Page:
rulers, whose royal prerogative it was to marry sisters. Indeed
there could conceivably be a connection between a ruling house
and incestuous marriage, for genetic reasons. In antiquity and
during periods when ruling houses were first establishing themselves,
only such families as produced a line of particularly energetic
and forceful individuals would be likely to come to power. It
might very well be evidence of exceptional breeding (in the genetic
sense) that a line could survive the potential hazards of inbreeding
such as are involved in a series of brother-sister marriages.
That a particular "house" could so inbreed successfully
might quite rightly establish that house as an exceptional one
from the genetic point of view. A Royal House may therefore have
been any house which could successfully mate in this incestuous
way and not witness any ill effects, while at the same time accumulating
and consolidating its wealth and prestige.
At any rate, the Incas were a notable
royal house and certainly practiced incest over a considerable
number of generations without ill effect. As Murdock said: (4)
line of Inca emperors reveals only one man of mediocre talents;
all the rest displayed exceptional energy, resourcefulness, tolerance,
and magnanimity in the conduct of affairs. Certainly no dynasty
with a higher average order of capacity has graced a throne in
the whole of human history.
It is well known that the Ptolemies
also married their sisters in order to maintain the integrity
of material wealth and rights, and the experiment was not without
success if Cleopatra is any indication. This notable woman represented
the seventh generation of such brother-sister marriages. There
is some evidence, I believe, that her young brother was showing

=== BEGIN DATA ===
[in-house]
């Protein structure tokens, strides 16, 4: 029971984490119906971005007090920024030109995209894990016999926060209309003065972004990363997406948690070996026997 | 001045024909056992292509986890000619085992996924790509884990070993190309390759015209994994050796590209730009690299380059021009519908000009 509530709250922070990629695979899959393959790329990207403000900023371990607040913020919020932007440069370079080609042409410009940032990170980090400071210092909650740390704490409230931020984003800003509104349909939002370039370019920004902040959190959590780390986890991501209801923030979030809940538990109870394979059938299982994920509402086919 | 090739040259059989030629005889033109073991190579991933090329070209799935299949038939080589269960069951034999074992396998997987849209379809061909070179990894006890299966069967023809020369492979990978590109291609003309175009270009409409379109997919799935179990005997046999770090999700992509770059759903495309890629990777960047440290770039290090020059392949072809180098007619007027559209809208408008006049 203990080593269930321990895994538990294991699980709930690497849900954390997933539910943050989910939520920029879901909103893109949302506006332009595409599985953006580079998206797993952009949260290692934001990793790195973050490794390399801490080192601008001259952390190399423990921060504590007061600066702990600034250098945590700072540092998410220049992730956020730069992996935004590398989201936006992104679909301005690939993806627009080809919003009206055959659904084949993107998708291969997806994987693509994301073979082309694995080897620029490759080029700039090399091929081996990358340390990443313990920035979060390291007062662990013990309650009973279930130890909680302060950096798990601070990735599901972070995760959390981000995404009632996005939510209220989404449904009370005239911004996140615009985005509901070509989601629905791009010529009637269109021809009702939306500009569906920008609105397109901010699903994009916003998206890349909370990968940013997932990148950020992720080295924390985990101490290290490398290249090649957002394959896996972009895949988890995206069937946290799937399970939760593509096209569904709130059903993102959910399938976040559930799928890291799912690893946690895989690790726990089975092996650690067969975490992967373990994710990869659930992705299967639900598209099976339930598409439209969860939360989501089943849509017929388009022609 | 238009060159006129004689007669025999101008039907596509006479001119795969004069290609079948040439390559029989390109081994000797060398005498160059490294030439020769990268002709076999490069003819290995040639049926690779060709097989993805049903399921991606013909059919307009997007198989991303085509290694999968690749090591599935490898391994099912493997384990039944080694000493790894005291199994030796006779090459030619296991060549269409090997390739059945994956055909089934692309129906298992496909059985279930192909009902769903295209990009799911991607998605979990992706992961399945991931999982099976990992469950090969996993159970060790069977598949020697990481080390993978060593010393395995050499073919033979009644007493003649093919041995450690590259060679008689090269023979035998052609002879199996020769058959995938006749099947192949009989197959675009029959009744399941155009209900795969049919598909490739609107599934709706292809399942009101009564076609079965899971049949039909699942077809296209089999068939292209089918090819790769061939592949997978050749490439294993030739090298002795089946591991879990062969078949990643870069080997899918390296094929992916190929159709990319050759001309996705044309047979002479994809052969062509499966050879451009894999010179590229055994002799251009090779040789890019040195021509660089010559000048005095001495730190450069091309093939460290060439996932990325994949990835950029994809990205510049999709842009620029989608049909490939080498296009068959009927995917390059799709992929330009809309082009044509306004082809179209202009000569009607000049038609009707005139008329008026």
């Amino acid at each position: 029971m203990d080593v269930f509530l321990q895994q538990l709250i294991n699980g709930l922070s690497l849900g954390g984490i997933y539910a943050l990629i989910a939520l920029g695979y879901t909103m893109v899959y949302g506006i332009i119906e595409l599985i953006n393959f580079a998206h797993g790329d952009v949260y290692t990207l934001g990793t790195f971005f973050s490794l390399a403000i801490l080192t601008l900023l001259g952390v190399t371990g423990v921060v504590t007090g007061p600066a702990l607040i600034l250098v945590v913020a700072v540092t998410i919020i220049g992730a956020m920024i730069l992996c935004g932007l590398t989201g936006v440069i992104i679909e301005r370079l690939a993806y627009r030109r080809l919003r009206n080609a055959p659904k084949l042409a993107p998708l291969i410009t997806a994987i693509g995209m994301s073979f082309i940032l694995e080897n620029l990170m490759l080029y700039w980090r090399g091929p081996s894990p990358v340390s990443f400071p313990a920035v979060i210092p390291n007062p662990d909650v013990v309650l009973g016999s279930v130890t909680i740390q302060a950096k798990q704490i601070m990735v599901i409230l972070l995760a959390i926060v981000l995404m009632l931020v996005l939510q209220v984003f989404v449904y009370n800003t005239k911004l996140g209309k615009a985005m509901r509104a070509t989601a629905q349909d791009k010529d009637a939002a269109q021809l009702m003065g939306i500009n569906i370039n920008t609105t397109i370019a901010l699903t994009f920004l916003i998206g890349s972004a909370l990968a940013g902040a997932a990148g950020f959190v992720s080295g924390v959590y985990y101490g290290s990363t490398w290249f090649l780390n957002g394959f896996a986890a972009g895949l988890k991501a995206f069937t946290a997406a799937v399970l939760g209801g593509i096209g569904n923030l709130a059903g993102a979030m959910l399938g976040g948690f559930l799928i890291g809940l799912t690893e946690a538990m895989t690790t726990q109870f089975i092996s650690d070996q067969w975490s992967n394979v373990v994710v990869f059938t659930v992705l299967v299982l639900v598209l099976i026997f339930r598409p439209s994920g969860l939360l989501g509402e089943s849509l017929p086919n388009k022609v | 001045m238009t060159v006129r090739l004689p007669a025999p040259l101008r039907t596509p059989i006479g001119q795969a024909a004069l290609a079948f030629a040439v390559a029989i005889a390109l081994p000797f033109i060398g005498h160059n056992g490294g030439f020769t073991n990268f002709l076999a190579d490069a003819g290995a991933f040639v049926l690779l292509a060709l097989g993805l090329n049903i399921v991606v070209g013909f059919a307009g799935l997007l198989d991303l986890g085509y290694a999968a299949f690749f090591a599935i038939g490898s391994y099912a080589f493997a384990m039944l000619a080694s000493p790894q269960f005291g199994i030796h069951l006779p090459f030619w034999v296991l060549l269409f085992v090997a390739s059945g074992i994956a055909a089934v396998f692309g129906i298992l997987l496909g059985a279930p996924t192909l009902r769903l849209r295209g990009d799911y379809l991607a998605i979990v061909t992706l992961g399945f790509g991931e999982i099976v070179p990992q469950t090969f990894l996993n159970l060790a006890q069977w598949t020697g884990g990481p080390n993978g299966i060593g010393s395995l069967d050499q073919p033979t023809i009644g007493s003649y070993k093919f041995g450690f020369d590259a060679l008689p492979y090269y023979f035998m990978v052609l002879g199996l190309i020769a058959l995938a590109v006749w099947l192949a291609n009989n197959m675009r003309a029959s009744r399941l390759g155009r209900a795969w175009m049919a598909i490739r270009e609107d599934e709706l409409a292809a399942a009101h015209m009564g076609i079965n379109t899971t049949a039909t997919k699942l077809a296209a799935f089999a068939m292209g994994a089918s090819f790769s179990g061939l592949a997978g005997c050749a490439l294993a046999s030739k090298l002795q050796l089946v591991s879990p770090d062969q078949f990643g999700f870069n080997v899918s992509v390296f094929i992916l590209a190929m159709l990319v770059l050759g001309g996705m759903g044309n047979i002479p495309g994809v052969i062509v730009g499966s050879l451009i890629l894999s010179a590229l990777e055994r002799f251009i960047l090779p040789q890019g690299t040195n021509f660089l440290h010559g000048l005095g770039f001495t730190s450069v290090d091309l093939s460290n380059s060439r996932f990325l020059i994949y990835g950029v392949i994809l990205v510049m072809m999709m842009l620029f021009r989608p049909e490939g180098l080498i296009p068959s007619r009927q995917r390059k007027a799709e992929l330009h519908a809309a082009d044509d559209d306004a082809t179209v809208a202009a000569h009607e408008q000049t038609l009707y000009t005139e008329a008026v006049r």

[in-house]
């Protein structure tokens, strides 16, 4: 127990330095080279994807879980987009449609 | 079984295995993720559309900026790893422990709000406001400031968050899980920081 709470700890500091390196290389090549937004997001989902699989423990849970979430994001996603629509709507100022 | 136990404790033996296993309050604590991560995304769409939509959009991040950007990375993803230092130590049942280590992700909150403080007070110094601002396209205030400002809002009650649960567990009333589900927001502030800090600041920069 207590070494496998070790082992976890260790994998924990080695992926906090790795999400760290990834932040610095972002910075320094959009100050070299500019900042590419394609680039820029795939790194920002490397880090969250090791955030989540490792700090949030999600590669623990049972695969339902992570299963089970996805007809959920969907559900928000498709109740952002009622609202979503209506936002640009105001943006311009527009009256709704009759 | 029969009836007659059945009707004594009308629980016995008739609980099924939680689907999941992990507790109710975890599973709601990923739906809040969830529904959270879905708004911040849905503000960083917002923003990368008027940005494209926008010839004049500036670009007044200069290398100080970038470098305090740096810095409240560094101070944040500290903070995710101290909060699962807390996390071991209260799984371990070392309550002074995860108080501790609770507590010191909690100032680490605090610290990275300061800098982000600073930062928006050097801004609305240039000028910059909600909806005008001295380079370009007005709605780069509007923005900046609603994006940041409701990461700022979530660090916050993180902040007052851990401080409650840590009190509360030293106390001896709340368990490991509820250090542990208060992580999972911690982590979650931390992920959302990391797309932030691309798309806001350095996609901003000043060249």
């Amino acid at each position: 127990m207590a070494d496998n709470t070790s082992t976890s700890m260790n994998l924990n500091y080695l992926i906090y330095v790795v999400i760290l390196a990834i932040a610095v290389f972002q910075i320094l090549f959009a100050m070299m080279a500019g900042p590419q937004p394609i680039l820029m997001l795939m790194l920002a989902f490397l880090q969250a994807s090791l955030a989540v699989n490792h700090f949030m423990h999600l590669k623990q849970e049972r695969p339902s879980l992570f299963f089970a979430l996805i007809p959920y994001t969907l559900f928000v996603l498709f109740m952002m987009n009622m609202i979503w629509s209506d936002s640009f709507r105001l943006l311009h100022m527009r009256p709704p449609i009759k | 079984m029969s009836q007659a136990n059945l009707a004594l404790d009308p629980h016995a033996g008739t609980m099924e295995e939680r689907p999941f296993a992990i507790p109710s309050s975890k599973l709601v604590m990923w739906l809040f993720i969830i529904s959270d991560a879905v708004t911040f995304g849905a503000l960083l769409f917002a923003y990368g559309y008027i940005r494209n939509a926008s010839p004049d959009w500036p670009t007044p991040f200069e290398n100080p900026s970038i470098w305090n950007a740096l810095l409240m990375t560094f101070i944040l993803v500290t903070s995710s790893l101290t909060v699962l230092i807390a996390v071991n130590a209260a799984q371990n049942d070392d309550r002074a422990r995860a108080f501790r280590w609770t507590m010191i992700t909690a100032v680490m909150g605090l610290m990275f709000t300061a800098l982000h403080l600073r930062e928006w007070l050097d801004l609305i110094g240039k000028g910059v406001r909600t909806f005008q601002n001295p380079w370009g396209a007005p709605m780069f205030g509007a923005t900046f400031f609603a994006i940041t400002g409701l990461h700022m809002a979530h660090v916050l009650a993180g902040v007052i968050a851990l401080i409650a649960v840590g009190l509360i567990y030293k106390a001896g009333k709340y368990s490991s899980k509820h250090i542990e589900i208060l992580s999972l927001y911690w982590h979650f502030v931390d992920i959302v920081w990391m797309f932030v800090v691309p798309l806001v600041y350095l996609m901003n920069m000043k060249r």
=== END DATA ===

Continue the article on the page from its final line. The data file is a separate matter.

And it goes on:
signs of mental deficiency, a circumstance which, if it is true,
might be an indication that the inbreeding process was just beginning
to break down and the line was at the end of its genetic good
Other royal families, the Alii
among the Hawaiians, for example, and the Singhalese (5)
must be counted among those who practiced this principle of brother-sister
marriages. Against this background
4. Murdock, George P., Our
Primitive Contemporaries, Macmillan, New York, 1951, p.417.
5. Alii of Hawaiians: according to Dr. Gorden Brown, Dept. of
Anthropology, University of Toronto; Singhalese: Edward B. Tylor,
Primitive Culture, Murray, London, 1891, vol. 1, p.50.
remember that among the common people such marriages were taboo.
Primitive people are highly observant and quickly learn to avoid
doing things which reduce the viability of their community as
a whole. Experience taught these that the children of brother-sister
matings were in one way or another apt to be less healthy than
the children of those who married more distant relatives.
But it seems likely that these
people also observed rather quickly that the wealth of a family
was dissipated when the various children married at too great
a distance in terms of blood relationship. Hence almost all such
people laid down rules which, while forbidding marriage to a
brother or a sister, also frowned on marriage to anyone who was
only remotely related; in the latter case, the bride price paid
by the groom or the dowry brought by the bride tended to pass
out of the family's control. They therefore bracketed the range
of relationship within which one might marry, avoiding the extremes.
Indeed, in most cases the relationship considered ideal was the
marriage of cousins, a practice almost universal among primitive
Now, the judgment made by the general
public in such a case might very well have been firmly founded
upon fact: namely, such a family was, in their genetic makeup,